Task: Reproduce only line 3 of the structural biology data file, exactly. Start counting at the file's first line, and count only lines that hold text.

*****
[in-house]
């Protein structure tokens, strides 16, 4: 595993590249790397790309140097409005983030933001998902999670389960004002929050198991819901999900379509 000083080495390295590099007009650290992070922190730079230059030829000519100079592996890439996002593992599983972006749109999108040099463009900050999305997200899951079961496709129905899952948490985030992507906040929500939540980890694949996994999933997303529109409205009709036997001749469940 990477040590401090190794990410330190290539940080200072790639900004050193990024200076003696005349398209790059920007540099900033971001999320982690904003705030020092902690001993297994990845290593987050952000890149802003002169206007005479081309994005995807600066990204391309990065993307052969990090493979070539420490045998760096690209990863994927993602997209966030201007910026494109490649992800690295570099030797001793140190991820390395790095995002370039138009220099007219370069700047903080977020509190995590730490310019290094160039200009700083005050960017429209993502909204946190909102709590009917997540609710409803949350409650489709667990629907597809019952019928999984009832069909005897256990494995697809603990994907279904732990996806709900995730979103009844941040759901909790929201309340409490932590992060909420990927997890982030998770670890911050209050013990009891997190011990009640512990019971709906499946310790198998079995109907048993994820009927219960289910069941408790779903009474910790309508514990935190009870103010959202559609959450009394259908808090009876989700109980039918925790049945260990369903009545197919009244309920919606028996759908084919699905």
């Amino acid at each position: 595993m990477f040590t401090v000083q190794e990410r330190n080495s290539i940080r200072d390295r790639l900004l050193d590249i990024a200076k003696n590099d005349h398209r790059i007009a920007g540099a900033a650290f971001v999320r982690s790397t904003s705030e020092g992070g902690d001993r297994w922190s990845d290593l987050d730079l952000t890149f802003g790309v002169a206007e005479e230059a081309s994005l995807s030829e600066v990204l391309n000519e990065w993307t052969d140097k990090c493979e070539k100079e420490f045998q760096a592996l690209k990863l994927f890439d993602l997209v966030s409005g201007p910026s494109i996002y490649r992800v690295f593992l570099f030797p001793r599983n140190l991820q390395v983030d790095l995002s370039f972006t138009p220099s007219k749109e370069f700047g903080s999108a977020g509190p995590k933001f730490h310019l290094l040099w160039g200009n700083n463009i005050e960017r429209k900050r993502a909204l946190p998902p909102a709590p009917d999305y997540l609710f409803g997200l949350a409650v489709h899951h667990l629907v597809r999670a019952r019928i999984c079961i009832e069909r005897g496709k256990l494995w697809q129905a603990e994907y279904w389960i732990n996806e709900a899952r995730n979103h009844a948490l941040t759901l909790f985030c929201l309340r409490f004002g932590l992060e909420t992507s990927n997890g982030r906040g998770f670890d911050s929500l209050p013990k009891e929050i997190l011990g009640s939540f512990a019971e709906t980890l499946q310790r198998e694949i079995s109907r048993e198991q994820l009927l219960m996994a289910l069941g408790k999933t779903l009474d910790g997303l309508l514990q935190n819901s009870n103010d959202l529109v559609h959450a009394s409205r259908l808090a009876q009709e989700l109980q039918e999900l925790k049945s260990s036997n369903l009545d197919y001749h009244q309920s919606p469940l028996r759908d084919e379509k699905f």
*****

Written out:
């Amino acid at each position: 595993m990477f040590t401090v000083q190794e990410r330190n080495s290539i940080r200072d390295r790639l900004l050193d590249i990024a200076k003696n590099d005349h398209r790059i007009a920007g540099a900033a650290f971001v999320r982690s790397t904003s705030e020092g992070g902690d001993r297994w922190s990845d290593l987050d730079l952000t890149f802003g790309v002169a206007e005479e230059a081309s994005l995807s030829e600066v990204l391309n000519e990065w993307t052969d140097k990090c493979e070539k100079e420490f045998q760096a592996l690209k990863l994927f890439d993602l997209v966030s409005g201007p910026s494109i996002y490649r992800v690295f593992l570099f030797p001793r599983n140190l991820q390395v983030d790095l995002s370039f972006t138009p220099s007219k749109e370069f700047g903080s999108a977020g509190p995590k933001f730490h310019l290094l040099w160039g200009n700083n463009i005050e960017r429209k900050r993502a909204l946190p998902p909102a709590p009917d999305y997540l609710f409803g997200l949350a409650v489709h899951h667990l629907v597809r999670a019952r019928i999984c079961i009832e069909r005897g496709k256990l494995w697809q129905a603990e994907y279904w389960i732990n996806e709900a899952r995730n979103h009844a948490l941040t759901l909790f985030c929201l309340r409490f004002g932590l992060e909420t992507s990927n997890g982030r906040g998770f670890d911050s929500l209050p013990k009891e929050i997190l011990g009640s939540f512990a019971e709906t980890l499946q310790r198998e694949i079995s109907r048993e198991q994820l009927l219960m996994a289910l069941g408790k999933t779903l009474d910790g997303l309508l514990q935190n819901s009870n103010d959202l529109v559609h959450a009394s409205r259908l808090a009876q009709e989700l109980q039918e999900l925790k049945s260990s036997n369903l009545d197919y001749h009244q309920s919606p469940l028996r759908d084919e379509k699905f």